Correlation Between Changes in Brand-Name Drug Prices and Patient Out-of-Pocket Costs
By Benjamin N. Rome, Wiliam B. Feldman, Rishi J. Desai, and Aaron S. Kesselheim
As US prescription drug spending continues to rise, there has been particular concern about the common practice of drug manufacturers raising prices for existing drugs each year, by an average of 9.1% over the past decade. Drug manufacturers argue that these increases in “list price” are not meaningful, since they offer rebates and discounts and that result in lower “net prices.” However, these rebates are given to insurers and pharmacy benefit managers and not passed along to patients.
In a new study published in JAMA Network Open, we studied the correlation between changes in list prices, post-rebate net prices, and average out-of-pocket spending among patients with commercial insurance for 79 brand-name drugs.
From 2015 to 2017, average list prices increased by 16.7%, net prices by 5.4%, and average out-of-pocket spending by 3.5%. Overall, there was no correlation between changes in list or net prices and patient out-of-pocket spending, but there was variation based on patients’ insurance designs. Approximately half of patients in the study paid deductibles or coinsurance; for these patients, average out-of-pocket spending rose by 15.0% from 2015 to 2017 and was correlated with changes in drugs’ list but not net price. The other half of patients, who paid only fixed copayments, had no increase in average out-of-pocket spending.
These results show that exorbitant list prices set by drug manufacturers do influence how much patients pay for drugs. Insurers are increasingly using deductibles and coinsurance to shift high drug prices to patients, but this exposes patients to the unregulated prices set by drug manufacturers. Higher out-of-pocket costs have been linked with lower medication adherence and worse clinical outcomes.
We propose several possible policy solutions, including preventing drug manufacturers from raising list prices faster than inflation or penalizing them for doing so (the latter of which is already done by Medicaid), eliminating confidential rebates by manufacturers to insurers, or mandating that these rebates be passed along directly to patients.
By Aayan N. Patel, Aaron S. Kesselheim, and Benjamin N. Rome
Generic drugs account for 90% of filled prescriptions and have saved the US healthcare system more than $1 trillion in the past decade. While generally much less expensive than brand-name drugs, spikes in the prices of certain generic drugs have been widely reported, resulting in higher patient out-of-pocket contributions and excess spending by government programs like Medicaid.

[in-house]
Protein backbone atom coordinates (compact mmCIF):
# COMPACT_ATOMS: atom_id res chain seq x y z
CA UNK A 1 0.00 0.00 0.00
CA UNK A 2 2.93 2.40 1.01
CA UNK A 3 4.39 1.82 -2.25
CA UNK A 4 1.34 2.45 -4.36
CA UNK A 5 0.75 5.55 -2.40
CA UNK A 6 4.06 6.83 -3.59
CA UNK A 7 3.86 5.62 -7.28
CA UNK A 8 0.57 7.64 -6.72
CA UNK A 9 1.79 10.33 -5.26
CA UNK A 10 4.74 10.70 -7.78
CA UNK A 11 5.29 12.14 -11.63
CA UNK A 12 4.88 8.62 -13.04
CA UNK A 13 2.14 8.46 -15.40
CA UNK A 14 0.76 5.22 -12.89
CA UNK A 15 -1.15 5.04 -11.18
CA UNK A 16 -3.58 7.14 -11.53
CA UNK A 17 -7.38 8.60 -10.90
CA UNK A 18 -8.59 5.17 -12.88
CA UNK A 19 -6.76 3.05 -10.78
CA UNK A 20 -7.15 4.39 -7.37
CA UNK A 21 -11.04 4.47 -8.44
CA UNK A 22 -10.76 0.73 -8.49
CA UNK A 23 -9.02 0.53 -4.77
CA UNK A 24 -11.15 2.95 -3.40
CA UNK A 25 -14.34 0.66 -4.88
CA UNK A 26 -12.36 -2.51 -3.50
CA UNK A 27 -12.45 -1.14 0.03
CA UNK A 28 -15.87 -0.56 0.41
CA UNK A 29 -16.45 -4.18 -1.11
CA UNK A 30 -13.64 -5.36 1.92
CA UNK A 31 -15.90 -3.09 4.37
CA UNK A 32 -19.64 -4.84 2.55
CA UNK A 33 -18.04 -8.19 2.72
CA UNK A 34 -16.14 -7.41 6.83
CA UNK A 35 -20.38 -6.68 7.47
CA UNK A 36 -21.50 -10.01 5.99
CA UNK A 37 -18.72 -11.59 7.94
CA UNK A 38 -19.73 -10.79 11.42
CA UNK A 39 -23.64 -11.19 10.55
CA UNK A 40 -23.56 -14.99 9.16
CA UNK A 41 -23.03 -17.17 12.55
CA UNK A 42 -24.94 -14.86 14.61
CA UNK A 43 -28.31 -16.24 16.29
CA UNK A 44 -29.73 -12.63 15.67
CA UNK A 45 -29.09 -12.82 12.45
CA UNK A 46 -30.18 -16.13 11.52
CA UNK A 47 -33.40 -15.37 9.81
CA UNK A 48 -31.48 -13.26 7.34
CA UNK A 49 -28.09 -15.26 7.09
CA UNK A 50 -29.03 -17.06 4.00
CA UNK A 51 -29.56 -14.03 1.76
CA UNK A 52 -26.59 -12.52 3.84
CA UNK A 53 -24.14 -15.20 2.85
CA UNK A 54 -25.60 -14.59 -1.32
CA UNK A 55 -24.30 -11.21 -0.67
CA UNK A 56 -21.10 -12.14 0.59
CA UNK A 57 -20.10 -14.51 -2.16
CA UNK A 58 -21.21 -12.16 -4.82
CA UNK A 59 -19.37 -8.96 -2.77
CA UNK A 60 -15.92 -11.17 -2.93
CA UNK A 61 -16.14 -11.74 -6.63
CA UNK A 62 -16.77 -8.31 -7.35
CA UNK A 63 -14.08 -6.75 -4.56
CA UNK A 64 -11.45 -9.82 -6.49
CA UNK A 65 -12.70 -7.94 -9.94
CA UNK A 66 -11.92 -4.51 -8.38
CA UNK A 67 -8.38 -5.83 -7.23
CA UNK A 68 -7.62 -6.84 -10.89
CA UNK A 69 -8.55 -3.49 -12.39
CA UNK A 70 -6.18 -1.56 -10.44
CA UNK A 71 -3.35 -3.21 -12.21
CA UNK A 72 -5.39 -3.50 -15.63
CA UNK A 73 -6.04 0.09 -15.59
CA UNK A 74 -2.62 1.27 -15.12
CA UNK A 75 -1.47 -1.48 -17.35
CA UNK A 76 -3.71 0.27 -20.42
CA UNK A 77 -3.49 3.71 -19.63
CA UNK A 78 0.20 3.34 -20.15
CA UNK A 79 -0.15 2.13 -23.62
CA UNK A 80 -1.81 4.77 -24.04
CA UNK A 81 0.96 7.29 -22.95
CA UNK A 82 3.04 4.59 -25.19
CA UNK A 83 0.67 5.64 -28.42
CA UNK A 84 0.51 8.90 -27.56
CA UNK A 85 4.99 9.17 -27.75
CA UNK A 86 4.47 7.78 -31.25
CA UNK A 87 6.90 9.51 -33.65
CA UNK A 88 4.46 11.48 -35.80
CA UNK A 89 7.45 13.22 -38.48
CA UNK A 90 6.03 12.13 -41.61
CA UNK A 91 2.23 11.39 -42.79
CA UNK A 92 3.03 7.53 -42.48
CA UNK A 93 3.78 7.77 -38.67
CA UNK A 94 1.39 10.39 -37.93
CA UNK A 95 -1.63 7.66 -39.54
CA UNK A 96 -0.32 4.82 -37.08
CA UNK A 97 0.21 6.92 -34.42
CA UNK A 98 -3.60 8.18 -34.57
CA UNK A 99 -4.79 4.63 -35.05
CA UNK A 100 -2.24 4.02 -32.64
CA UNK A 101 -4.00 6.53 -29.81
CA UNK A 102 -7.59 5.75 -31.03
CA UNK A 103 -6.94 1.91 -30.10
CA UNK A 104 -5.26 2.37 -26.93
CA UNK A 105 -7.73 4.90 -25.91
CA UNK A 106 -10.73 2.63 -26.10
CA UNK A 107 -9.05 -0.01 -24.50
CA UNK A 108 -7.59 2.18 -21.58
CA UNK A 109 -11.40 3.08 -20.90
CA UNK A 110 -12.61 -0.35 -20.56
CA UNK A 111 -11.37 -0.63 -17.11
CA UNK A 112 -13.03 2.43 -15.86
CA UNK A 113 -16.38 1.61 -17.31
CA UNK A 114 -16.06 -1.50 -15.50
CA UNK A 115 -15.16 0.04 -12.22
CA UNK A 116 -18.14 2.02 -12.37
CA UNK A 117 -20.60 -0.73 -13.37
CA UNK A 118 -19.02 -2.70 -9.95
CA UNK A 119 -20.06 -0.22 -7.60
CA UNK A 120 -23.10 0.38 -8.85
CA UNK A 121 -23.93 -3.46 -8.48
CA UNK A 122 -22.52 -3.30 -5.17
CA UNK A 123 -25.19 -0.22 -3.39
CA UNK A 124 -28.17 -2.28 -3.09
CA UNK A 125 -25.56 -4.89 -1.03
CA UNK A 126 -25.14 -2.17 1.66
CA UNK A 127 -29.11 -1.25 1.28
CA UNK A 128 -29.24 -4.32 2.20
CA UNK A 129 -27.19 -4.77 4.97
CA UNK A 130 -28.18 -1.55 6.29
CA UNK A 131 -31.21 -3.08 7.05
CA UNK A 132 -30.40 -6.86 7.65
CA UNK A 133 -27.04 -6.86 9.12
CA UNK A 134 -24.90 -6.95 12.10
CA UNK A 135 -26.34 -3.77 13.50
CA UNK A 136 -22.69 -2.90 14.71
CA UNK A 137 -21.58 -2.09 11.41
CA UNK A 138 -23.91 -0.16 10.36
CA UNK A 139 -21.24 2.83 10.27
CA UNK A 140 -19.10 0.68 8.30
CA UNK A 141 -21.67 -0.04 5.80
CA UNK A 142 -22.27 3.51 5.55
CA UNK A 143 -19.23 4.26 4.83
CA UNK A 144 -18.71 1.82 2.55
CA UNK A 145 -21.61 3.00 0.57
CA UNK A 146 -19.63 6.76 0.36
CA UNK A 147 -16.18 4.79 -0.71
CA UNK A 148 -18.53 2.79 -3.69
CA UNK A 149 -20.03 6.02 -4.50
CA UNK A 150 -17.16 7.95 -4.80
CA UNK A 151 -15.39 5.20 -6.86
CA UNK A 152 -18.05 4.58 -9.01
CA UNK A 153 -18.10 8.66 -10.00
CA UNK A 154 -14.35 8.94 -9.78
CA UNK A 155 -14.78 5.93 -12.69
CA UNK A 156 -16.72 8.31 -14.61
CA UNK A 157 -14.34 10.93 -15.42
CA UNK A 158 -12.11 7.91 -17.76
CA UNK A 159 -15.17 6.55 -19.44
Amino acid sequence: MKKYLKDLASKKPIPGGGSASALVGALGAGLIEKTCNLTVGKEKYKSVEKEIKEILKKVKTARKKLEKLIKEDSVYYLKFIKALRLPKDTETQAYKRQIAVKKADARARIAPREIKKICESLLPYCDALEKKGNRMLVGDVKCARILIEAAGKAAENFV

In new research published in Health Affairs, we examined Medicaid prescription drug spending and found that 1 in 5 generic drugs doubled in price between 2014 and 2017, though the frequency of price spikes decreased over this period and was improved from studies of prior time periods. Price spikes were most common among injectable drugs, drugs with three or fewer manufacturers, and drugs experiencing shortages.
These generic drug price spikes resulted in roughly $1.5 billion in excess Medicaid spending from 2014 to 2016, representing 4.2% of Medicaid spending on generic drugs during this period. Since 2017, the Medicaid Drug Rebate Program requires generic drug manufacturers to provide additional rebates if prices increase faster than inflation (similar to brand-name drugs), but generic drug price spikes will continue to impact out-of-pocket costs and spending for non-Medicaid patients.
A prior study that found that the frequency of generic drug price spikes had increased from 2007 to 2013, and the new study suggests this trend has reversed in recent years, possibly because of increased public scrutiny and efforts by Congress and the US Food and Drug Administration to increase generic competition.
While most price spikes were among generic drugs with 3 or fewer manufacturers, 1 in 10 drugs with 8 or more manufacturers experienced a price spike, suggesting competition alone may not be sufficient to eliminate price spikes. The US Department of Justice and forty-six states have ongoing investigations into multiple generic drug manufacturers about collusive activity that allegedly occurred in late 2013 to 2015.
We suggest that policymakers should target injectable drugs, drugs with limited competition, and drugs experiencing shortages to further reduce the frequency of such spikes and prevent unnecessary spending by patients and payers associated with generic drug price spikes.
PORTAL Blog posts are authored by PORTAL faculty, trainees, and collaborators.
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